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When TMZ on TV started in 2014 I predicted it would fail because it would offend the Hollywood’s awards, event and PR gatekeepers. I was wrong.

Harvey Levin has reason to laugh as he hosts the TMZ spinoff show "TMZ Live" in June 2016 with Charles Latibeaudiere

Back in 2007 I wrote a column for The Hollywood Reporter about all the reasons a then new show called TMZ could not succeed. On Monday, Warner Bros. renewed Harvey Levin’s show through 2020.

I was wrong. So I want to apologize to Harvey Levin.

At the time of the launch Levin got on the phone with me and tried to explain why what he was doing was outside the box of everything else on television until that time. I argued that without a working relationship with publicists, awards show big wigs and studio moguls, TMZ won’t be able to get the video, access, PR feeds and stories to sustain a show.

Harvey told me it didn’t matter. I argued it did. He was right.

What I hadn’t factored in was that the digital age changes everything. As TV viewers we have gone from the limited world of three networks to the new age of 500 channels and billions of websites, along with streaming, podcasting and much more. Today a show can find an audience advertisers will pay to reach without having to win over the universe of viewers.

I also didn’t factor in how technology could drive TMZ into the fast lane. Thanks to small new video cameras of good quality, one person replaced the old three-man crew (talent, cameraman, soundman).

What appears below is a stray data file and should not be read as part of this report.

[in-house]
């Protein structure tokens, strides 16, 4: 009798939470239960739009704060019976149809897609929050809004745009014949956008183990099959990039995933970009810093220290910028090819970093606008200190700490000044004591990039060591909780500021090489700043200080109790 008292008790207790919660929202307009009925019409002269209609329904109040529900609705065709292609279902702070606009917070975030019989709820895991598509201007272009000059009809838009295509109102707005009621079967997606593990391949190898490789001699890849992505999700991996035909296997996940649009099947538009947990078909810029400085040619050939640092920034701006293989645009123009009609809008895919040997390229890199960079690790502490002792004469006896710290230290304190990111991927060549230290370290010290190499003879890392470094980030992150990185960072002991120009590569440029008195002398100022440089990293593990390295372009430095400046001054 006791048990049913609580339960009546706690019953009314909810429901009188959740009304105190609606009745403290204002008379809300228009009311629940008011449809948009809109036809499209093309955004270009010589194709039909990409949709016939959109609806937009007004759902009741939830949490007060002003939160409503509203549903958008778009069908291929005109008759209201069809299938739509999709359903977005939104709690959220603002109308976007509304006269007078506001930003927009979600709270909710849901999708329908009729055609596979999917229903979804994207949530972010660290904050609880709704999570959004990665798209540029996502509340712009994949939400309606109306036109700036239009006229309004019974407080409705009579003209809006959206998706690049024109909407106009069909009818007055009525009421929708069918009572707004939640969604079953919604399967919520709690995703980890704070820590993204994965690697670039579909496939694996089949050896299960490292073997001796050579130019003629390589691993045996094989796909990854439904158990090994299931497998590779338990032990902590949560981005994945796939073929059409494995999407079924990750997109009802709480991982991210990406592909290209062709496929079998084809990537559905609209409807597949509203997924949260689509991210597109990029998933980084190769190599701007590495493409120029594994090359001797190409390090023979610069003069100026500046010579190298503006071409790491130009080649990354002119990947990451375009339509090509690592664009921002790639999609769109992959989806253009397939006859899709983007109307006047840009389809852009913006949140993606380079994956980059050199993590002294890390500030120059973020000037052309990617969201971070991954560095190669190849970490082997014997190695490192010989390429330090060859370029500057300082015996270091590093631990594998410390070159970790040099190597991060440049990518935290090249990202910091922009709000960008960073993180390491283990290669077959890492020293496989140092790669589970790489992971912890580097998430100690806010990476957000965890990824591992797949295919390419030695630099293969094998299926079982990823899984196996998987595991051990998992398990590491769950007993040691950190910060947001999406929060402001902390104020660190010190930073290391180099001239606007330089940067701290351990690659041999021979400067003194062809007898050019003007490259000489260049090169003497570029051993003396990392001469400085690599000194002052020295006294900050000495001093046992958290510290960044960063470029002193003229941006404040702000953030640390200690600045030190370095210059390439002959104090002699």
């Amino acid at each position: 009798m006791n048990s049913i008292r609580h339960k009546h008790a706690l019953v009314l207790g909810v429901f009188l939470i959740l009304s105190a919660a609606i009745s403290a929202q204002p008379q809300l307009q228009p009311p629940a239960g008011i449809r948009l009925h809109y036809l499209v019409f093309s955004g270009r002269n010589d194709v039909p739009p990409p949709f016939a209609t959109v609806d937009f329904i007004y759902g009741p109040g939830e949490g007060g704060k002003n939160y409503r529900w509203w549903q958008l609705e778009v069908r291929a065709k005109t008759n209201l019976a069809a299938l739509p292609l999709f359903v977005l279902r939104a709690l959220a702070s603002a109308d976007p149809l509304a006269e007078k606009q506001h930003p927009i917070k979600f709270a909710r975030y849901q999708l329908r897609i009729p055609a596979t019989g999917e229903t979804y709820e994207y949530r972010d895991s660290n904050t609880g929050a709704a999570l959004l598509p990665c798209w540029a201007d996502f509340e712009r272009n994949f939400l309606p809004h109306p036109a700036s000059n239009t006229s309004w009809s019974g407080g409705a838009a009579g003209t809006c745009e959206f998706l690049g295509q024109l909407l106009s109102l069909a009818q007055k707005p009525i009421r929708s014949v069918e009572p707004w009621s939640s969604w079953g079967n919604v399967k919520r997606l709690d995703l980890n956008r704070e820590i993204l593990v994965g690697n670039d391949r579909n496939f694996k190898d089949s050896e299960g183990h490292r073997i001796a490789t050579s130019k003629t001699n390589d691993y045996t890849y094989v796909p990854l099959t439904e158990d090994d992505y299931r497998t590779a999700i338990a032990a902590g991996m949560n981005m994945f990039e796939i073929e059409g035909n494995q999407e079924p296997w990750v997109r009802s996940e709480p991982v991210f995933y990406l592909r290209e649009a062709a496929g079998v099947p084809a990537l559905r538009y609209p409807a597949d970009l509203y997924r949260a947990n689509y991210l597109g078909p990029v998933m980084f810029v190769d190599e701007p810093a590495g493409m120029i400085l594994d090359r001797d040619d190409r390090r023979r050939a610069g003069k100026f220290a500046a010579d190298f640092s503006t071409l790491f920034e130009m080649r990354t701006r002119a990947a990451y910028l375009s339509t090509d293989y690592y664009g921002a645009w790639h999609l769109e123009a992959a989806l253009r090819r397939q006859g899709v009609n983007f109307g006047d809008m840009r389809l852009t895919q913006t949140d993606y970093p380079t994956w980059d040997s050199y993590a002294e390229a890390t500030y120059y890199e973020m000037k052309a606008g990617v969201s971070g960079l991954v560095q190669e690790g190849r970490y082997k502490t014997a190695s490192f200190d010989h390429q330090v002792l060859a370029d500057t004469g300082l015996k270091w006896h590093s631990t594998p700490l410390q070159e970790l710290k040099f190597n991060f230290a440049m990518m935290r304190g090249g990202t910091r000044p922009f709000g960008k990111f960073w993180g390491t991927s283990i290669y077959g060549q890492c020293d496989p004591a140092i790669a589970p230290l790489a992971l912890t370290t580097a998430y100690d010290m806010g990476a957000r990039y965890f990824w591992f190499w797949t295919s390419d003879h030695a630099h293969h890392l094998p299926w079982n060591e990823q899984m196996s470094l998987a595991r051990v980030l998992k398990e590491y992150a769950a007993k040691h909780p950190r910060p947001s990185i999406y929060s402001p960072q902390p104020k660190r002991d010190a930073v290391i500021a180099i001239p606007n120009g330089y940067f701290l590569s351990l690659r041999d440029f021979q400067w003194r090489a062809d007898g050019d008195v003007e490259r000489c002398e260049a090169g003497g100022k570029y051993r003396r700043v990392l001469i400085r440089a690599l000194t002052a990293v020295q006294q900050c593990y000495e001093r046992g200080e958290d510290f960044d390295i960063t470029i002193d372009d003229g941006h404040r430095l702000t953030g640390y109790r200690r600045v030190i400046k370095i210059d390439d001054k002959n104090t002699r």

TMZ didn’t need no damn stinking badges from Oscar HQ, or permission from Julia and George’s personal publicists, or a friend at Universal or Fox. They knew where to get what would appeal to their youthful snarky distrustful short-attention-span audience.

TMZ’s brilliance was in hiring a bunch of young people (reporters?) to stand outside of nightclubs and other venues where the name stars gathered, making sure they were hip to all the latest gossip and rumors, and then popping quick questions as they emerged half in the bag, and waited for their car.

The stars, it turns out (with exceptions) are often gullible enough to shoot their mouths off about random subjects that can be turned into headline grabbing click bait.

Remember that TMZ started as a website and then Harvey got the funding from Warner Bros to grow it into a show. And now it has spawned a number of spinoff shows, as well as the Hollywood tour (which they recently took in-house).

TMZ continues to spinoff more shows. For instance in 2014 it launched TMZ Sports on Reelz (after nurturing the concept as a website). A year later it added TMZ Sports on Fox Sports 1.

That doesn’t mean the stars, athletes, politicians or their publicists like TMZ. Many hate it. They say that TMZ is looking for the angle that will put a celebrity in the worst light. They say it focuses obsessively on certain stars just because they generate a lot of headlines for their failings (paging Lindsay Lohan, anyone named Kardashian).

There are also complaints about Levin and TMZ paying for stories, which they deny. Levin will admit that they pay for “story tips” as well as photos and video, but adds that all stories are checked before going public.

Harvey Levin in 2014 announcing TMZ Sports on the Reelz Channel, with the spin off shows Executive Producer and host Evan Rosenblum. The point is not to cover the athletes activities on the field but rather the lifestyle it provides and their personal business. Over the years TMZ played a key role in scandalous stories about football star Ray Rice and former L.A. Clippers owner Don Sterling